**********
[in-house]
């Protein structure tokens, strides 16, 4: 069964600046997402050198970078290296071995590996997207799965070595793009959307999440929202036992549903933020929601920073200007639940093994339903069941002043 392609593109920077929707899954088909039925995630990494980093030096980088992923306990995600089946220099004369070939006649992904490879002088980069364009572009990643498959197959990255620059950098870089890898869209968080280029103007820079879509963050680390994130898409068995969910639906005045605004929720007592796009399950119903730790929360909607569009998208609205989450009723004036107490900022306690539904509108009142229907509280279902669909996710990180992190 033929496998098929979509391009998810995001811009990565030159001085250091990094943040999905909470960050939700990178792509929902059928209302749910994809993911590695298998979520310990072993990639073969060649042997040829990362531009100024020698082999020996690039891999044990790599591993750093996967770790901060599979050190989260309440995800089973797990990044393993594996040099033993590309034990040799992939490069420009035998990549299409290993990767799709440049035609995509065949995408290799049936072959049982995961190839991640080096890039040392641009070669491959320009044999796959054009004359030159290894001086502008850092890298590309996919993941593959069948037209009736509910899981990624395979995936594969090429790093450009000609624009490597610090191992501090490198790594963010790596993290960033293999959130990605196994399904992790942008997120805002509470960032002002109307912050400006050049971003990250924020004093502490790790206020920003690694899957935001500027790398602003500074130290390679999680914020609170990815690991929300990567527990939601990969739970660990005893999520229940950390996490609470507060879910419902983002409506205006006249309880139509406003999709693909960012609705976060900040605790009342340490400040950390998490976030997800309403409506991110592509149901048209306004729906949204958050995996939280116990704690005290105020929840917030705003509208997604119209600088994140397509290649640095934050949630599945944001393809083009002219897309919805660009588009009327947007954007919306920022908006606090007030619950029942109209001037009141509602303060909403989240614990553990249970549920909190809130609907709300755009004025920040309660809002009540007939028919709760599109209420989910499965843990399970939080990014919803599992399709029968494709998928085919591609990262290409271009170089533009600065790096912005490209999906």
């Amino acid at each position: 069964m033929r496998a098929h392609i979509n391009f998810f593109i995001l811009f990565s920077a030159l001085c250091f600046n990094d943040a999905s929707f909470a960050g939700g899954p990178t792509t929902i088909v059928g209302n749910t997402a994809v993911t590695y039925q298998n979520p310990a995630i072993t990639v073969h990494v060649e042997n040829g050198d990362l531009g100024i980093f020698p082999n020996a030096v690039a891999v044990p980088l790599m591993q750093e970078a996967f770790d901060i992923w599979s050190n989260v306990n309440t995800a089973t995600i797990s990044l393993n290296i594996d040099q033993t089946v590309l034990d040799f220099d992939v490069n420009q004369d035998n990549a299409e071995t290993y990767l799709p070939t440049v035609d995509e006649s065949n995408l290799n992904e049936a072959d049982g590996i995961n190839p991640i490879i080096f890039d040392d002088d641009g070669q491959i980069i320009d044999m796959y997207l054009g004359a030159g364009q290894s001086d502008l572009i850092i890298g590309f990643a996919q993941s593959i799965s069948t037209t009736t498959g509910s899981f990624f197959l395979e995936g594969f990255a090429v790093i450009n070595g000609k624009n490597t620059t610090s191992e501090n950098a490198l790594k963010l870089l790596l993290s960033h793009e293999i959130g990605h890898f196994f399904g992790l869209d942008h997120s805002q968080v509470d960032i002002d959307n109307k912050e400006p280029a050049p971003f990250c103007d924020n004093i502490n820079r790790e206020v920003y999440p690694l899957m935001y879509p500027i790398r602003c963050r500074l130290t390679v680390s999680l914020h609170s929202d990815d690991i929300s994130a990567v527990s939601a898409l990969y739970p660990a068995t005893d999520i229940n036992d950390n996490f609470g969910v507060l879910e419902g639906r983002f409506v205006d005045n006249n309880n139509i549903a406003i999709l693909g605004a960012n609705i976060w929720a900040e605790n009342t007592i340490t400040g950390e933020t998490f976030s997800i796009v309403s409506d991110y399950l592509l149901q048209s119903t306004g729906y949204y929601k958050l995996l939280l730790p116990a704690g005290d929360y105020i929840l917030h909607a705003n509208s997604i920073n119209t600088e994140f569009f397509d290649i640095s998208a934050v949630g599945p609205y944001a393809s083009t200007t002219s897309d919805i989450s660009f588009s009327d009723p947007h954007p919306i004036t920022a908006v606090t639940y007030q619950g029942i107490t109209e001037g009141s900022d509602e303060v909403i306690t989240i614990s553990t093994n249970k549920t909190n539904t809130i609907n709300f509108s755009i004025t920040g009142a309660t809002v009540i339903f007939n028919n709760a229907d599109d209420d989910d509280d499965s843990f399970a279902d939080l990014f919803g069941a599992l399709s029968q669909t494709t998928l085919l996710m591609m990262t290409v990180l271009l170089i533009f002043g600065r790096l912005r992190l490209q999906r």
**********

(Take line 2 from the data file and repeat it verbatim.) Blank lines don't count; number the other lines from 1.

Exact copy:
């Protein structure tokens, strides 16, 4: 069964600046997402050198970078290296071995590996997207799965070595793009959307999440929202036992549903933020929601920073200007639940093994339903069941002043 392609593109920077929707899954088909039925995630990494980093030096980088992923306990995600089946220099004369070939006649992904490879002088980069364009572009990643498959197959990255620059950098870089890898869209968080280029103007820079879509963050680390994130898409068995969910639906005045605004929720007592796009399950119903730790929360909607569009998208609205989450009723004036107490900022306690539904509108009142229907509280279902669909996710990180992190 033929496998098929979509391009998810995001811009990565030159001085250091990094943040999905909470960050939700990178792509929902059928209302749910994809993911590695298998979520310990072993990639073969060649042997040829990362531009100024020698082999020996690039891999044990790599591993750093996967770790901060599979050190989260309440995800089973797990990044393993594996040099033993590309034990040799992939490069420009035998990549299409290993990767799709440049035609995509065949995408290799049936072959049982995961190839991640080096890039040392641009070669491959320009044999796959054009004359030159290894001086502008850092890298590309996919993941593959069948037209009736509910899981990624395979995936594969090429790093450009000609624009490597610090191992501090490198790594963010790596993290960033293999959130990605196994399904992790942008997120805002509470960032002002109307912050400006050049971003990250924020004093502490790790206020920003690694899957935001500027790398602003500074130290390679999680914020609170990815690991929300990567527990939601990969739970660990005893999520229940950390996490609470507060879910419902983002409506205006006249309880139509406003999709693909960012609705976060900040605790009342340490400040950390998490976030997800309403409506991110592509149901048209306004729906949204958050995996939280116990704690005290105020929840917030705003509208997604119209600088994140397509290649640095934050949630599945944001393809083009002219897309919805660009588009009327947007954007919306920022908006606090007030619950029942109209001037009141509602303060909403989240614990553990249970549920909190809130609907709300755009004025920040309660809002009540007939028919709760599109209420989910499965843990399970939080990014919803599992399709029968494709998928085919591609990262290409271009170089533009600065790096912005490209999906």